First Black CEO Of Big Brothers Big Sisters Aims to Honor Ahmaud Arbery Under Leadership
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First Black CEO Of Big Brothers Big Sisters Artis Stevens Aims to Honor Ahmaud Arbery Under Leadership

Big Brothers Big Sisters of America Artis Stevens

In another historic first in November 2020, Georgia-native Artis Stevens was named the first Black CEO Of youth mentorship nonprofit Big Brothers Big Sisters of America.

He shared with CNBC Make It that the first person that came to mind when receiving the title, was Ahmaud Arbery

Hailing from the same small town of Brunswick as Arbery, Stevens recalled, “The street he walked on and was murdered on, I walked on as a kid.” 

The three men convicted of murder and sentenced to life imprisonment were additionally found guilty on Tuesday, of federal hate crimes, which included violating Arbery’s civil rights and attempted kidnapping.

Upon hearing about Arbery’s death in February 2020, Stevens began questioning if more could be done for his community, after having been a decades-long youth development executive at associations like Boys & Girls Clubs of America, the National 4-H Council, and the Atlanta Public Housing Agency.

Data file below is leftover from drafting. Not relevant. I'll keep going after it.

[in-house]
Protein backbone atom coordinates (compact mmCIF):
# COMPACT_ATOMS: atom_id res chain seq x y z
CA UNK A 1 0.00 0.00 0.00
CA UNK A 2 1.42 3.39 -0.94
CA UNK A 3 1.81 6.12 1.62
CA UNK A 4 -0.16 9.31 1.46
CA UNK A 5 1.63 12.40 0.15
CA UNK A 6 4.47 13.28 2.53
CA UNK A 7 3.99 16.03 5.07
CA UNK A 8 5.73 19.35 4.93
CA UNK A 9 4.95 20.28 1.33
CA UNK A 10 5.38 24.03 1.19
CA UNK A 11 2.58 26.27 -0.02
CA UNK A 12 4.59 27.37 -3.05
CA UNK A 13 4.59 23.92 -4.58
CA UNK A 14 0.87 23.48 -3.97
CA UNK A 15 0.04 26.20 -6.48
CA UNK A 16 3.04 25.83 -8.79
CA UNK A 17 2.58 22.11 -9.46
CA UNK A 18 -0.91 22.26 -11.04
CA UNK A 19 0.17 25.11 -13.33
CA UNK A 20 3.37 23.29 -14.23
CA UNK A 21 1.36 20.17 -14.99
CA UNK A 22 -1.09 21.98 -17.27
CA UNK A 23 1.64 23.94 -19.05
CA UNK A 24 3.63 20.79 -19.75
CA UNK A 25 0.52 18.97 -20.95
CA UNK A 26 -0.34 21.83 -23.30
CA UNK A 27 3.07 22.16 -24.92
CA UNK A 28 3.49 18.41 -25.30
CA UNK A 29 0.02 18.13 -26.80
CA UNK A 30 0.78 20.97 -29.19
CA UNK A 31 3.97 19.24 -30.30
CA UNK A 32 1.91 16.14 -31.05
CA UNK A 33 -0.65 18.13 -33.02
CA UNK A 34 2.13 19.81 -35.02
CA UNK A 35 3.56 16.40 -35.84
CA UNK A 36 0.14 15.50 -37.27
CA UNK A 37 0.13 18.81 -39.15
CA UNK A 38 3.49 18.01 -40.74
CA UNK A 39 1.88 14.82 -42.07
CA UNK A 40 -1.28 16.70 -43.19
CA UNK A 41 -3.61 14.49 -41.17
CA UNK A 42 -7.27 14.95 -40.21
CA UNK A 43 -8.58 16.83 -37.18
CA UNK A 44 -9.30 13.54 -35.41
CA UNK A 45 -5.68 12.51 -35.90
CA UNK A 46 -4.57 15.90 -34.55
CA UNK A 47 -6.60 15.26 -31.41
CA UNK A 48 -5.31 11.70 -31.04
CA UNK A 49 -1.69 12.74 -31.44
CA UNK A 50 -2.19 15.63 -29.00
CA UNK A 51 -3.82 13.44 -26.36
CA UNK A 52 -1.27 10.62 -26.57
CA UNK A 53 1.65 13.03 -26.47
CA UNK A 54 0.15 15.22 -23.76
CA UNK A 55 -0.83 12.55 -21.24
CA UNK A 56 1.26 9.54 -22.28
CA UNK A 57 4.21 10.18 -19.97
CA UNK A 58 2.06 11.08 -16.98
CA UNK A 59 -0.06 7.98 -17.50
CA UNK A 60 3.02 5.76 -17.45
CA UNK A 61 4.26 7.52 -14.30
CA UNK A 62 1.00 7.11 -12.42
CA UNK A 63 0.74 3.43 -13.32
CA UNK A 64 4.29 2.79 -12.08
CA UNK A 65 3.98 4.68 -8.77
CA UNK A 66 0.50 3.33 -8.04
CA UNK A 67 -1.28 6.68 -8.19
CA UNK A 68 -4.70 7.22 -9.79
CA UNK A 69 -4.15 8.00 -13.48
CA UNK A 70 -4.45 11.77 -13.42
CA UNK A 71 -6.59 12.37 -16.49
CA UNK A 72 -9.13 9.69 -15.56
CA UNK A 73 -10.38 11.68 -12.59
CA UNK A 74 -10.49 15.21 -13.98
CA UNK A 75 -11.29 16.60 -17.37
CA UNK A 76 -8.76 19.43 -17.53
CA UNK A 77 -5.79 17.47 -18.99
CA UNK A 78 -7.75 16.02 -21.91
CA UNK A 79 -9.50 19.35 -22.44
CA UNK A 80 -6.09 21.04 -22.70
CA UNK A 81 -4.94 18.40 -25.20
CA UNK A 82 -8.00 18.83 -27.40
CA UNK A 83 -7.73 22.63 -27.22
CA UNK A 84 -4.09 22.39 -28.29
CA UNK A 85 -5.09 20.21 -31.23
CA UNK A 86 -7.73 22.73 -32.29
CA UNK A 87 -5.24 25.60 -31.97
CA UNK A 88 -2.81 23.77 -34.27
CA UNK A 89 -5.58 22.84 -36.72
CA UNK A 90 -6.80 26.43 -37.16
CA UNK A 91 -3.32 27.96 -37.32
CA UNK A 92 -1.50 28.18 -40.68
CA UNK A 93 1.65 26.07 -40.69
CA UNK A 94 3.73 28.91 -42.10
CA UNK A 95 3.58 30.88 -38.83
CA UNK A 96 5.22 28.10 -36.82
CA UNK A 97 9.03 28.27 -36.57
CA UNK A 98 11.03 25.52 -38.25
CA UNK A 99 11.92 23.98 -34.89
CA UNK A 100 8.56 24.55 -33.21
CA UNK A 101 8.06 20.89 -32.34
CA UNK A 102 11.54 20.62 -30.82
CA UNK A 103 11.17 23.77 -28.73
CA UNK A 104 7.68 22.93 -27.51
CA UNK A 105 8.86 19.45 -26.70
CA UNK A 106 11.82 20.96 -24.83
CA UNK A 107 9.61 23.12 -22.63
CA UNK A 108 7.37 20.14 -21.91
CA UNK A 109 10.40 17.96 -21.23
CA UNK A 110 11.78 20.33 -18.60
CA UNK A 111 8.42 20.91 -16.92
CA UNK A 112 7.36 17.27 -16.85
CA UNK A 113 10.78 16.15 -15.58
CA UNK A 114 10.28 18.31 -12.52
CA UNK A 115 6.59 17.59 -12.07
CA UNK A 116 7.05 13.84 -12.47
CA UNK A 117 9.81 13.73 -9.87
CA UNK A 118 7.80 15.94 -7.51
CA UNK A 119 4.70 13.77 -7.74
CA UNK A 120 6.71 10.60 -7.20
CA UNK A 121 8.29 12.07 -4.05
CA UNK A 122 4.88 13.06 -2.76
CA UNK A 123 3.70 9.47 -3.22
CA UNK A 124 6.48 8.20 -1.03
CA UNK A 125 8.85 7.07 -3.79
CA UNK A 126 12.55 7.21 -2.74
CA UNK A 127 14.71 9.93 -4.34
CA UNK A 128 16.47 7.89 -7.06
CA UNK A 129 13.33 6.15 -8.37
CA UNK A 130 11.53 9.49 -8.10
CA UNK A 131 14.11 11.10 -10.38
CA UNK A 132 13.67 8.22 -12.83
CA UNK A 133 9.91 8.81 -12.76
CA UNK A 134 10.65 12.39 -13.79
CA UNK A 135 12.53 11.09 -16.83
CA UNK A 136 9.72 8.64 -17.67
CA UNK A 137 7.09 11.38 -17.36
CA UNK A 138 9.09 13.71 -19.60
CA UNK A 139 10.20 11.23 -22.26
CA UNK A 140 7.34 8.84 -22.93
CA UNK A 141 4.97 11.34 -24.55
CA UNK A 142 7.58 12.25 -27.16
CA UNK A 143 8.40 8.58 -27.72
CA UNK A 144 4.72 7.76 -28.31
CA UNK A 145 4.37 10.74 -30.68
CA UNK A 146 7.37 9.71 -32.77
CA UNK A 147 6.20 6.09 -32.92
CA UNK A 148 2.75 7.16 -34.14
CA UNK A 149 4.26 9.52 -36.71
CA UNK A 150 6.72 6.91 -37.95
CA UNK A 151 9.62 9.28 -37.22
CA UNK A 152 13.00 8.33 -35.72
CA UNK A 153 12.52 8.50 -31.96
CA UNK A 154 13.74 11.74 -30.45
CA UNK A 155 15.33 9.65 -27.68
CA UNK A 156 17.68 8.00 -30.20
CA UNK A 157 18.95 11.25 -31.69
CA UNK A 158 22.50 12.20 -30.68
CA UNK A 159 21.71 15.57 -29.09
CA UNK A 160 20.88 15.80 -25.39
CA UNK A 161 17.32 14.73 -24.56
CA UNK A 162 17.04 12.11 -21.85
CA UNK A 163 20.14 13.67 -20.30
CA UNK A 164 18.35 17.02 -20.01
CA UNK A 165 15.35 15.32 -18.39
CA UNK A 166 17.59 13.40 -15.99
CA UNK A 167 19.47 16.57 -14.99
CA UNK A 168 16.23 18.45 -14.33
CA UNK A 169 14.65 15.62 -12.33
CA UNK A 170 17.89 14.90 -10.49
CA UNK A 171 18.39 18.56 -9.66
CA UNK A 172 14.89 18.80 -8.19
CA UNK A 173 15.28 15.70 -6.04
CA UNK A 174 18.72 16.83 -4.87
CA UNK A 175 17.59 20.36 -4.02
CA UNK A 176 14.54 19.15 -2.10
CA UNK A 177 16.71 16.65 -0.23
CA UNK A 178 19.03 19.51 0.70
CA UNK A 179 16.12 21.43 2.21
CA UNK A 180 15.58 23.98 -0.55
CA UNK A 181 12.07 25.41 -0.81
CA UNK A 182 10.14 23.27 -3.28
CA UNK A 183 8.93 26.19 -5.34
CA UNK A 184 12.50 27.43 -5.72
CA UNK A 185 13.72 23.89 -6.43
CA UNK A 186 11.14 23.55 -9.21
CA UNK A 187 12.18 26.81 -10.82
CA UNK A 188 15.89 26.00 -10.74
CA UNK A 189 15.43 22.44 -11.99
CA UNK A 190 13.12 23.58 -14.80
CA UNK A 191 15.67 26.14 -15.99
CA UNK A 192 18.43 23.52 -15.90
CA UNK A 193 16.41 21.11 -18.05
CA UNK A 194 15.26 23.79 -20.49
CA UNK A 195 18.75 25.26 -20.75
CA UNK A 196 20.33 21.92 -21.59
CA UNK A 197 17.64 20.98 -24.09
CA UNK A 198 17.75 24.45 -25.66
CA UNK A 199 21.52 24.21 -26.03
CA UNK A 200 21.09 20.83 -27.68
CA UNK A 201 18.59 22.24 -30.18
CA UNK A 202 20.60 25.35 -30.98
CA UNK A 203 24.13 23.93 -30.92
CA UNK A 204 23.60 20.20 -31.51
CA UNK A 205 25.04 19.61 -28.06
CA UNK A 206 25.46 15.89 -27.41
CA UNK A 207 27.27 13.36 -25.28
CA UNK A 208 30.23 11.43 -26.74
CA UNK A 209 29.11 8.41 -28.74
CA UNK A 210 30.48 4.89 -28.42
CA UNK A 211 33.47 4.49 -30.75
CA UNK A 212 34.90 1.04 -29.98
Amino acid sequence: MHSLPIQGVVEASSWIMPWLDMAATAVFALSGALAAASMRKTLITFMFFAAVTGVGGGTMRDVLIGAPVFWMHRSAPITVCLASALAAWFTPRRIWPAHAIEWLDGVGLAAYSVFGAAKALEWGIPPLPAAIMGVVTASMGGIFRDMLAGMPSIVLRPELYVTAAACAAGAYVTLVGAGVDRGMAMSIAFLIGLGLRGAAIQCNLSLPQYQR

Stevens’ plan for the Big Brothers Big Sisters network is to provide opportunities for children such as himself growing up, who had to make do with less than means. If it wasn’t for him being deemed as “gifted,” mentors and education would have been too far beyond reach. His objective, however, pertains to all children. 

Years before becoming the head of the 116-year-old organization, Stevens set his sights for law school. On a visit back to his hometown after college, he was interviewed at a childhood playground in the public housing community, in which the interviewer ultimately set him on a different life course after discussing transforming the community he grew up in. 

In Stevens’ 25-year career of positive youth mentorship, the best advice he shares for the future generation is: “You don’t have to be perfect, you’ve just got to be present. You’ve got to be yourself… I call failure ‘learning’… People call it ‘failing forward,’ but for me, there is no such thing as failure. It’s all about learning and continuing to build and grow.”